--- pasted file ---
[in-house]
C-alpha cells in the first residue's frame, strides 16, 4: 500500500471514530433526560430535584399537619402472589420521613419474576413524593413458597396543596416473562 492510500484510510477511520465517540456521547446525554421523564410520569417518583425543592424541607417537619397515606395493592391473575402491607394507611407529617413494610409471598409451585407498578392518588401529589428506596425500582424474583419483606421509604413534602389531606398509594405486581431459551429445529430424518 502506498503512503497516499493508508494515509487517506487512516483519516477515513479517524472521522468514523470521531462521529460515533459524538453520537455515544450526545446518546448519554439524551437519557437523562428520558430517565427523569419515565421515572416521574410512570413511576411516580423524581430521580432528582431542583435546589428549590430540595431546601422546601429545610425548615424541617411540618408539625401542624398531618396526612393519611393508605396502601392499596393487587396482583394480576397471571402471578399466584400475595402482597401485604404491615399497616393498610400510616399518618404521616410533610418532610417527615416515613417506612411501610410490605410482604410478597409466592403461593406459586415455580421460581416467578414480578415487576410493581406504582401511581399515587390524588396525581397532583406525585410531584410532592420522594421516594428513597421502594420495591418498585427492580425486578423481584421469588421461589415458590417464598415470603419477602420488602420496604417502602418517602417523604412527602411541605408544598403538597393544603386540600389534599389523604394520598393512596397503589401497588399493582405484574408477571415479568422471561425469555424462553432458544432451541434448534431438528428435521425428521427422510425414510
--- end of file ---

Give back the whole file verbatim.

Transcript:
[in-house]
C-alpha cells in the first residue's frame, strides 16, 4: 500500500471514530433526560430535584399537619402472589420521613419474576413524593413458597396543596416473562 492510500484510510477511520465517540456521547446525554421523564410520569417518583425543592424541607417537619397515606395493592391473575402491607394507611407529617413494610409471598409451585407498578392518588401529589428506596425500582424474583419483606421509604413534602389531606398509594405486581431459551429445529430424518 502506498503512503497516499493508508494515509487517506487512516483519516477515513479517524472521522468514523470521531462521529460515533459524538453520537455515544450526545446518546448519554439524551437519557437523562428520558430517565427523569419515565421515572416521574410512570413511576411516580423524581430521580432528582431542583435546589428549590430540595431546601422546601429545610425548615424541617411540618408539625401542624398531618396526612393519611393508605396502601392499596393487587396482583394480576397471571402471578399466584400475595402482597401485604404491615399497616393498610400510616399518618404521616410533610418532610417527615416515613417506612411501610410490605410482604410478597409466592403461593406459586415455580421460581416467578414480578415487576410493581406504582401511581399515587390524588396525581397532583406525585410531584410532592420522594421516594428513597421502594420495591418498585427492580425486578423481584421469588421461589415458590417464598415470603419477602420488602420496604417502602418517602417523604412527602411541605408544598403538597393544603386540600389534599389523604394520598393512596397503589401497588399493582405484574408477571415479568422471561425469555424462553432458544432451541434448534431438528428435521425428521427422510425414510